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Beginning in March, by the tens every week the engines of shale production, rig and frac spreads fell silent as capital restraint took hold. From March to June active rigs declined to 251, and frac spreads bottomed at 45. Percentage declines of ~70% and 87% respectively.

Drilling has rebounded marginally to 287 active rigs while frac spreads have roared back topping 134 recently. The essence of this is that shale production activity is well below the rate required to sustain shale at its current rate of ~7.6 mm BOPD. Production is going to fall in the shale patch removing the most significant engine of growth from oil supplies today. We think that from its peak in March 2020, shale production could be cut in half as capital restraint meets the 40-50% annual decline rate of shale wells.


Two things happened to take the teeth out of the OPEC+ price war. First, the production from shale was more resilient than people had thought it would at price levels below $35 bbl. This was thanks to the Drilled but Uncompleted wells-DUCs, withdrawals that were being held inventory. As noted above this is a temporary fix that will exhaust itself in 2021 as new drilling for replacement wells is at an unsustainably low rate.

The second price war lasted only for about a month before Saudi Arabia and Russia began to discuss withholding production from previously agreed quotas, as true demand destruction impact of the virus began to take hold. This culminated in the July accord where a total 9.7 mm BOPD were withdrawn from the market to shore up pricing. In August this was reduced to 7.7 mm BOPD and scheduled to be scaled back further beginning in January, 2021.

Now with the second wave of the virus taking hold OPEC+ (Saudi Arabia and the Russians), are discussing extending these cuts, and perhaps expanding them. This was noted in a recent Reuters article. A source cited in the article noted that more cuts might be coming as the year rolls over.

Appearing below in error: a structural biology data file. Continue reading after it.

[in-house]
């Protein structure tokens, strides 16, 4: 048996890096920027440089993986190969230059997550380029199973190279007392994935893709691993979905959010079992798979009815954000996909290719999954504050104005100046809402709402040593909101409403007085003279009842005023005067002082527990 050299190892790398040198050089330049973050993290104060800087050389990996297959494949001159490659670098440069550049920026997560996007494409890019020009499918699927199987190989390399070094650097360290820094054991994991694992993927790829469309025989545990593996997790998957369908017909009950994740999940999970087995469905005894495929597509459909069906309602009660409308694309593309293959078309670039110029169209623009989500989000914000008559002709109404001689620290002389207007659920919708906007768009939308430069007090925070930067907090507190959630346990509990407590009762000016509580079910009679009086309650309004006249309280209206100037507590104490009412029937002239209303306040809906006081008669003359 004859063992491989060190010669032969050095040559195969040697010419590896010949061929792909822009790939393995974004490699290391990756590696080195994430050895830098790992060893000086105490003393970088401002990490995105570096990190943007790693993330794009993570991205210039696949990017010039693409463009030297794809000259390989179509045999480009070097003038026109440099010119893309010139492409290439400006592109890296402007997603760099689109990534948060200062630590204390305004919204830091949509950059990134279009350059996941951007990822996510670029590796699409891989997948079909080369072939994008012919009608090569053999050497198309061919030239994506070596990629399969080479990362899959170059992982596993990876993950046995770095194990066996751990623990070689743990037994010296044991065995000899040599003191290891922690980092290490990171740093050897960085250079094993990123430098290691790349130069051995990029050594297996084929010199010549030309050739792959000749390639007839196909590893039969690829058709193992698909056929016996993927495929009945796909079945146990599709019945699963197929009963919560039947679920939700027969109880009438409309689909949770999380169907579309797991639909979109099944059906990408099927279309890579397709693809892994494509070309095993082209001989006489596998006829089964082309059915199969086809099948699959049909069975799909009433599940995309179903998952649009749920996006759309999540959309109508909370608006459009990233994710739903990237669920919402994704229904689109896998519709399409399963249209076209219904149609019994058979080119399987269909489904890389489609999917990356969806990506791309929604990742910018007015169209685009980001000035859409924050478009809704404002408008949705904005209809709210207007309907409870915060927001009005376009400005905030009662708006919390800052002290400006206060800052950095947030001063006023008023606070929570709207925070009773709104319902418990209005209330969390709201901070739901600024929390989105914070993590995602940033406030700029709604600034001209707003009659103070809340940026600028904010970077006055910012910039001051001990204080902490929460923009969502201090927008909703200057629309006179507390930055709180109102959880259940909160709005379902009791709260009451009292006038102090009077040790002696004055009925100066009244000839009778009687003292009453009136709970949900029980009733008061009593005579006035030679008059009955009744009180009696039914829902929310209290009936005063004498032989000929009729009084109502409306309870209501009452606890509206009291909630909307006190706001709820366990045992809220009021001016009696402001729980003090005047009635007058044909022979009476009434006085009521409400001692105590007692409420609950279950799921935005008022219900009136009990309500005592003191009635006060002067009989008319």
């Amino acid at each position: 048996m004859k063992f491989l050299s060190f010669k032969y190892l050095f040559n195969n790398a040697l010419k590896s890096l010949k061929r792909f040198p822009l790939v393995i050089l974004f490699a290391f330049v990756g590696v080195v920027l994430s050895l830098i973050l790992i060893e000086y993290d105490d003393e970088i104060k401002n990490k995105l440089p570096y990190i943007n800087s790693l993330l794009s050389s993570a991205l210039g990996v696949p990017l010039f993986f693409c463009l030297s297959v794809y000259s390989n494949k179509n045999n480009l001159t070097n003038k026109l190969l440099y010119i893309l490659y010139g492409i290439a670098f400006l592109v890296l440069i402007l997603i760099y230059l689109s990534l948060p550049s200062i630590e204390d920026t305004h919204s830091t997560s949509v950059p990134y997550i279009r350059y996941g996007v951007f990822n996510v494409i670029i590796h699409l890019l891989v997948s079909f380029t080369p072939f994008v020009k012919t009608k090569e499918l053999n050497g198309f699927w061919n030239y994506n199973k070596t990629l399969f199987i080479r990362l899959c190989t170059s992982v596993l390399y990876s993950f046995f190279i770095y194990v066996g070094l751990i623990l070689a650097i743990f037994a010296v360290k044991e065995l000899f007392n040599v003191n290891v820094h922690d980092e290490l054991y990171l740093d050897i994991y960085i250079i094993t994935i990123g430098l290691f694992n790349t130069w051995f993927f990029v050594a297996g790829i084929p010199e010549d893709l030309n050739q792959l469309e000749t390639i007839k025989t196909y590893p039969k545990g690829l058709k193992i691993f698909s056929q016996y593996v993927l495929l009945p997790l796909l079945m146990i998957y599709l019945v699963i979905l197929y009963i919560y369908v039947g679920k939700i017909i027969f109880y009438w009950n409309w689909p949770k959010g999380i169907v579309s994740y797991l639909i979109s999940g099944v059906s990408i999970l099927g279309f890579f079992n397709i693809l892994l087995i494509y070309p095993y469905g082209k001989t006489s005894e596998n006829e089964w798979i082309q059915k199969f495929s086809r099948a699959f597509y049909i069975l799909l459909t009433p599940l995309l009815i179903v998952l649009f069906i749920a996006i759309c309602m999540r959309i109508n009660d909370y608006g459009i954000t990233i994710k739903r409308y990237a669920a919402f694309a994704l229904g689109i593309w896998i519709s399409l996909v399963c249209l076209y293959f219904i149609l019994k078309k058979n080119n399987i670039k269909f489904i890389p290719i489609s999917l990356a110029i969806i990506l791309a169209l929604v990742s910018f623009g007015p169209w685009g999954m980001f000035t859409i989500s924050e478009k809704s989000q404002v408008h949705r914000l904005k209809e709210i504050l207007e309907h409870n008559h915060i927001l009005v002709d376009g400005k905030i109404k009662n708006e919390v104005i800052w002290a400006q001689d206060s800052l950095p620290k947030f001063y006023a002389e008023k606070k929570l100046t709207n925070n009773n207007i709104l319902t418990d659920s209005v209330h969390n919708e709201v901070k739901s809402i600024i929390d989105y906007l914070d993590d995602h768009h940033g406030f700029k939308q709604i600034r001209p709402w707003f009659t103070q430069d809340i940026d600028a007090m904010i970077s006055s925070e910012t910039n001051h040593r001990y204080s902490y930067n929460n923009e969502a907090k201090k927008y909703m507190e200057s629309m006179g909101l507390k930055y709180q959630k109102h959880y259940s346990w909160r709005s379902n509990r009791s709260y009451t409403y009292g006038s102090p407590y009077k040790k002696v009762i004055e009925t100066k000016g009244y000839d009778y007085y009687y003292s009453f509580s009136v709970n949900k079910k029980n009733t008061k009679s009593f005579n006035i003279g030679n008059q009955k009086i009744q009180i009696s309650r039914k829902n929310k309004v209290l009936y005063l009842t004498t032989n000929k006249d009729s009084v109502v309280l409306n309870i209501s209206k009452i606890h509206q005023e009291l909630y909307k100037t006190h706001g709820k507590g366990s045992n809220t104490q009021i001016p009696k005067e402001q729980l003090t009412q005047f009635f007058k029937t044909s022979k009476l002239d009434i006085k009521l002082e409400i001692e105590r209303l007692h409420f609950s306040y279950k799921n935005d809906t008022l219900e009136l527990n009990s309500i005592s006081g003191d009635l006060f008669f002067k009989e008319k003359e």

“On Monday, representatives of Russian oil companies and Russian Energy Minister Alexander Novak held talks that also raised the possibility of maintaining rather than easing the output curbs, two industry sources said.”



This decision should be finalized in the general meeting that occurs on November 30th, with an announcement coming December 1st. We think the chances are very good that additional barrels will be withheld from the market in the first half of 2021, thanks to the economic shut downs now taking place in Europe, as noted earlier.

Your takeaway

With global demand at 92 mm BOPD at least for the first half of 2021, the ~4-5-mm BOPD fall in shale production by mid-year and the absent OPEC+ production will sharpen the slope of the inventory drawdown in the U.S. and China. China’s resilient demand is one of the bright spots in the demand picture.

The EIA graphic below shows a gap of about 5 mm BOPD between demand and supply for the first half of 2021. We think this could be somewhat understated as until a price signal is sent, drilling will not recover in U.S. shale. The true supply shortfall could be in the 8-10 mm BOPD, and further shrink inventories as the year waxes on.


This scenario sets the stage for a complete revaluation of shale producers, especially ones like Devon Energy, (NYSE:DVN) that has just expanded its Delaware basin prime Wolfcamp acreage with its acquisition of WPX Energy, (NYSE:WPX). Opportunities are not limited to Devon though. There is a target rich environment out there now thanks to the recent weakness in oil prices, and the recent spate of consolidation. We discussed one in a recent OilPrice article. Consolidation that is likely to continue as long as quality companies are at depressed prices.

It’s only going to get better from here, and investors should be carefully evaluating their portfolios for additions of these key companies. There is a window of opportunity to add shares in these companies at depressed prices that will likely close as oil prices begin to rise toward $50 bbl in 2021.

By David Messler for Oilprice.com

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  • E S on November 04 2020 said:
    So when will we actually see a considerable decrease in DUCs. I figured we would have seen a decrease by now. Does anyone have a real handle on the real number of viable wells in that figure ?